Both Kaiser and this case thus are best understood as standing for the principle that agents with express authority to settle can bind their principals to the terms of the settlement. Here, by declining to read any of the drafts of the DOL Order but nevertheless authorizing Ungar to settle, Grayson should be viewed as having effectively authorized Ungar to accept what terms Ungar thought best. FOR 183-84. Both Grayson and his counsel testified that the only provision of the DOL Order they recall discussing is the appointment of a receiver over the business of CCL. EOR 98, 184. With respect to all other provisions of the DOL Order Ungar had the authority to do what he thought best for his client. If Ungar failed Grayson or did not live up to his expectations, the solution is not to revise the DOL Order. Grayson should seek his recourse against Ungar. See Hiransomboon v. Unigard Mut. Ins. Co., 46 Or. App. 493, 499, 612 P.2d 306, 309 (1980) ("If an agent is authorized to perform a certain act on behalf of his principal, the principal cannot escape liability that arises from that act because the principal does not like the consequences.").

    Even if Ungar did not have actual authority, the district court opinion is clearly erroneous on the issue of apparent authority. Although the DOL did not have direct contact with Grayson, when Grayson allowed his attorney both as an initial matter to meet with the DOL and SEC, and later to reconvene and execute an agreement, these actions gave rise to Ungar's authority to execute the DOL Order, as the Oregon Court held in similar circumstances in Kaiser. The Kaiser court correctly held that the principal's conduct in receiving offers from her attorney and relaying counter-offers to the other side during negotiations, was sufficient to allow a reasonable belief that counsel had apparent authority, and did not require "direct" communications between the principal and the third party, 136 Or. App. at 573, as the district court here appears to have believed necessary. EOR 221-22. All of the conduct was wholly consistent with Ungar's express representation in the DOL Order that he was "authorized and empowered to execute the Consent Order [DOL Order] on behalf of [Grayson]." EOR 58-59.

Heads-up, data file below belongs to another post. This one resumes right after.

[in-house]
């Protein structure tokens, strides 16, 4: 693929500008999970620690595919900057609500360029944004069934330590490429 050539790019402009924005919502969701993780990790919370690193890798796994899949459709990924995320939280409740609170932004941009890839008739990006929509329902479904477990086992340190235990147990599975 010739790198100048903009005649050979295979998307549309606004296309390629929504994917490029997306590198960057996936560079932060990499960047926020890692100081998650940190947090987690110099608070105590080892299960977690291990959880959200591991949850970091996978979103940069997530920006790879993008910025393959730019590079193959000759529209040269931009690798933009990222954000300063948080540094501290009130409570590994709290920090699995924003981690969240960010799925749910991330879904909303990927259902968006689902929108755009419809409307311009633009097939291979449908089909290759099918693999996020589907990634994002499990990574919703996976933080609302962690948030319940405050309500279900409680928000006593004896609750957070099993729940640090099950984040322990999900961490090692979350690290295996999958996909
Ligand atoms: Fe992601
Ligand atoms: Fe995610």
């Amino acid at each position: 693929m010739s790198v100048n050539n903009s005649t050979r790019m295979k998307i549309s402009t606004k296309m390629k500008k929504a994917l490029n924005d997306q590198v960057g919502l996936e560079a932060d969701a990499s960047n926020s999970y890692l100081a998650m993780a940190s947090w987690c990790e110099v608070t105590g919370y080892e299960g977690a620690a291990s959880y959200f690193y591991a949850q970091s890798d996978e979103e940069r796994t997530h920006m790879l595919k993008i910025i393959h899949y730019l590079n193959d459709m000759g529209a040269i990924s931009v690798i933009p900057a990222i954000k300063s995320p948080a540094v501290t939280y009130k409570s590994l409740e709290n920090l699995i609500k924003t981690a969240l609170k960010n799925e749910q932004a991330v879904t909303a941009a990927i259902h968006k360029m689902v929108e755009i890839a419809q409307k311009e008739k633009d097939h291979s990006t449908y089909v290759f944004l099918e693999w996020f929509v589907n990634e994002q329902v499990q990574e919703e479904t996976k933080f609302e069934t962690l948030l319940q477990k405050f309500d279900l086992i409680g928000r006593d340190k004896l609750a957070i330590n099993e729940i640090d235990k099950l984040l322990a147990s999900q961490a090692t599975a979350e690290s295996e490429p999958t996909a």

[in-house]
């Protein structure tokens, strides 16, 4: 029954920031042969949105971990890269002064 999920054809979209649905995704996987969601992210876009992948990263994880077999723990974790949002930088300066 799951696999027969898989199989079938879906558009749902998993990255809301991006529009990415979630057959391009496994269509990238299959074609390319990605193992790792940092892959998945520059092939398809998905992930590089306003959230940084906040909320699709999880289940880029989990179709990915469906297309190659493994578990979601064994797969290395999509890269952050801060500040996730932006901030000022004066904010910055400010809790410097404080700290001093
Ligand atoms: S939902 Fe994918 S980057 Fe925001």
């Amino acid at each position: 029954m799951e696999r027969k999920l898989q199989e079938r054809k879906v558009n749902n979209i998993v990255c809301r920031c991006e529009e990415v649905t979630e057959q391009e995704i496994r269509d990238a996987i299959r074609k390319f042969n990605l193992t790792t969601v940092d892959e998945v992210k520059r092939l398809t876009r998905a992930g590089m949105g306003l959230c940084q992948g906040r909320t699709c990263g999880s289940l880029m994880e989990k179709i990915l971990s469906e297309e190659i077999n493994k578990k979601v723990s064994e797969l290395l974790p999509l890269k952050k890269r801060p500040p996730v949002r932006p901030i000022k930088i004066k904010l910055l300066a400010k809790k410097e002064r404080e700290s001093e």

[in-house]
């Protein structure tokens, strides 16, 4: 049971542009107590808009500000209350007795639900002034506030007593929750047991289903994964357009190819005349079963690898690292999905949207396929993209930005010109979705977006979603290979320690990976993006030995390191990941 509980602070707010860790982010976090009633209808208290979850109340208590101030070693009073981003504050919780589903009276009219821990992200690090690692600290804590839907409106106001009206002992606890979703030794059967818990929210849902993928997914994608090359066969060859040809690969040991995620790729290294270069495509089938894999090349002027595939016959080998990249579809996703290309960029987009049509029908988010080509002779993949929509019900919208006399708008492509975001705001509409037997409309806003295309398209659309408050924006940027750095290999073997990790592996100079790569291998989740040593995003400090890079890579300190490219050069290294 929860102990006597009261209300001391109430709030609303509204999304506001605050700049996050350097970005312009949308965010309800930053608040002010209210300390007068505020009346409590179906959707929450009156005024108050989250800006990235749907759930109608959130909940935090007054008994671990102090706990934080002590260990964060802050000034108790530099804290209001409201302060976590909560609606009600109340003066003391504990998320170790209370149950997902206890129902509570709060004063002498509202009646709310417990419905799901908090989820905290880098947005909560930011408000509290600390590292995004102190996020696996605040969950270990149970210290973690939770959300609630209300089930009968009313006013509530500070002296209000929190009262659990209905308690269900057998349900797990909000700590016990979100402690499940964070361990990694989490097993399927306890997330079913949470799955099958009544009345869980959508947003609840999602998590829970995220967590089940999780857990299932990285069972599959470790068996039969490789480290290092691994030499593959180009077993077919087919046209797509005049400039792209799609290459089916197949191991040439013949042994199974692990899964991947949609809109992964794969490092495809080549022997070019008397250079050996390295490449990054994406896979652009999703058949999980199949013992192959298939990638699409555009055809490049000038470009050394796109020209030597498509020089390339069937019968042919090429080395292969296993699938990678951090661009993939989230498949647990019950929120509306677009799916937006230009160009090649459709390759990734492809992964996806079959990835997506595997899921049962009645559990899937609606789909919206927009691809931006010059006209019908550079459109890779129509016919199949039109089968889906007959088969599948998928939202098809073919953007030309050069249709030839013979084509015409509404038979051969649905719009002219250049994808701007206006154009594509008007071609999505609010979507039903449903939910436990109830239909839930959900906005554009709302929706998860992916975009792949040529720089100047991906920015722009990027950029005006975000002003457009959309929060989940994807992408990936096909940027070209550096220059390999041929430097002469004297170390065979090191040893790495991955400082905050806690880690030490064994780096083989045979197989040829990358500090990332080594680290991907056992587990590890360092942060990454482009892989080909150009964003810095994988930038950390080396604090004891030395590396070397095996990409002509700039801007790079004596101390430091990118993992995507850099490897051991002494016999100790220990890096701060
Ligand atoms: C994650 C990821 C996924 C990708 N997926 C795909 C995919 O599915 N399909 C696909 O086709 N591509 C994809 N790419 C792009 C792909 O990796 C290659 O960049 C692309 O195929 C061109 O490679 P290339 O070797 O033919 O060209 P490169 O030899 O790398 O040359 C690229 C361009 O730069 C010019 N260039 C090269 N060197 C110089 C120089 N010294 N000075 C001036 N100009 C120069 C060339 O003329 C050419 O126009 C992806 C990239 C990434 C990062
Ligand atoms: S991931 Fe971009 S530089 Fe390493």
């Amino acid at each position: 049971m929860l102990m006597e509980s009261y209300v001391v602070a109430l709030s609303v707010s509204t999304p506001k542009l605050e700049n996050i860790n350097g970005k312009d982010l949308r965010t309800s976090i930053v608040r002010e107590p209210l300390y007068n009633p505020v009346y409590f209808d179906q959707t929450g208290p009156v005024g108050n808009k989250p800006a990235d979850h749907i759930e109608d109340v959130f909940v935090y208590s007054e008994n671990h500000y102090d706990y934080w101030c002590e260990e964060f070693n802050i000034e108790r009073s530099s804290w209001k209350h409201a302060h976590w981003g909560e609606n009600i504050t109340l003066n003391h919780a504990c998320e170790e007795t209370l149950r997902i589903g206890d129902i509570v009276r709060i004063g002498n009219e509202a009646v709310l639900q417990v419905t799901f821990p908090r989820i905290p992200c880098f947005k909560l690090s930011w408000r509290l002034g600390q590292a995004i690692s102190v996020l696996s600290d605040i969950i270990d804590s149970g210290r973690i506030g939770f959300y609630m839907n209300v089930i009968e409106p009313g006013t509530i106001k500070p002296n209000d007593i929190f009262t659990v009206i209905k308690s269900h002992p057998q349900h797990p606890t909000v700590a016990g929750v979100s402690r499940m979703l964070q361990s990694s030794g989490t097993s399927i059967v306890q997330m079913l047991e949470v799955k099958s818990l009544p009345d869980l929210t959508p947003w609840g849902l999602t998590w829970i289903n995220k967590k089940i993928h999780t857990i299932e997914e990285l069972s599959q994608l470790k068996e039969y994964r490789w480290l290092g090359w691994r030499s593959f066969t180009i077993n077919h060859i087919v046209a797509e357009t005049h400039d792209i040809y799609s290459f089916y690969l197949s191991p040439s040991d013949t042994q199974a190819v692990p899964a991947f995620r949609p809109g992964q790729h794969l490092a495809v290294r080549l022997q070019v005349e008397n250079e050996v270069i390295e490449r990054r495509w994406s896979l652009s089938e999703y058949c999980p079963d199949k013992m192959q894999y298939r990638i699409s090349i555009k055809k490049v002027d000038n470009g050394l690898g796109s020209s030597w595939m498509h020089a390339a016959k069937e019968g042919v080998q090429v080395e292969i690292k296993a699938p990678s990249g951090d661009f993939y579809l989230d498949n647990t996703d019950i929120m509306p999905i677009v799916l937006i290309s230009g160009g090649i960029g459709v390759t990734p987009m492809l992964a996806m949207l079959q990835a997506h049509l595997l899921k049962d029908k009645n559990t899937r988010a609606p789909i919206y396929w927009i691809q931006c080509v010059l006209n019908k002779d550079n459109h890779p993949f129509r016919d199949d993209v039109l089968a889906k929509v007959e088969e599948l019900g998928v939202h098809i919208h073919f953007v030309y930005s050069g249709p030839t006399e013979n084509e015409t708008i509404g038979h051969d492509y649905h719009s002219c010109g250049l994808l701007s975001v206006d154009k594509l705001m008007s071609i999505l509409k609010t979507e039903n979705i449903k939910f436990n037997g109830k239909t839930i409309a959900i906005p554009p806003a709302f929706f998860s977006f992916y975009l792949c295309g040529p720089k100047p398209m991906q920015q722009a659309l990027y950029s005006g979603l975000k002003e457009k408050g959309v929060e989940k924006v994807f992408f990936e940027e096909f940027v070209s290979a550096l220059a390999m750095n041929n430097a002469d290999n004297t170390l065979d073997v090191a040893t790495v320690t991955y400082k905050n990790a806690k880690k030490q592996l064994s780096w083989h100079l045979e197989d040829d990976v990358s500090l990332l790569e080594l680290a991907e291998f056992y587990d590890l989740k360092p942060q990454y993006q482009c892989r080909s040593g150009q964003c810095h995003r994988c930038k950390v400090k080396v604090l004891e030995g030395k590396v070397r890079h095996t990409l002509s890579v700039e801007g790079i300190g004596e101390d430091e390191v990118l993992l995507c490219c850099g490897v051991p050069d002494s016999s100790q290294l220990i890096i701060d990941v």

The district court's requirement that the DOL should have had some form of direct communication with Grayson makes little sense when all of Grayson's actions were represented accurately to the DOL by Grayson's counsel. Ungar represented that he had shared at least some of the contents of the DOL Order with his client and, after limited revisions, his client accepted the terms of that Order. All of this was true. Ungar did not act contrary to his client's instructions or in any way misrepresent statements made or positions taken by his client. Furthermore, Ungar and the DOL acted appropriately under the long-standing ethics requirements that attorneys ought not have direct contact with a party represented by counsel.

    What Grayson says he did not do was discuss the receivership fee specifically with Ungar or specifically agree to that provision, and the district court apparently found this dispositive. Under this rationale, Grayson would not be bound to this provision even had he been present and affirmatively authorized Ungar to sign or himself signed the Order. But of course in the hypothetical case, as here, Grayson ought to be bound, despite his failure to familiarize himself with and consider the consequences of the terms to which he was agreeing. See First Fed. Sav. & Loan Ass'n of Walla Walla v. C.P.R. Constr., Inc., 70 Or. App. 296, 302 n.6, 689 P.2d 981, 984 (1984) (client cannot later reject a settlement where it gave the attorney express authority to settle because this "'ignores the basic distinction between an agent's authority to act versus an agent's responsibility to produce certain consequences"), quoting Hiransomboon, 46 Or. App. at 499, 612 P.2d at 309.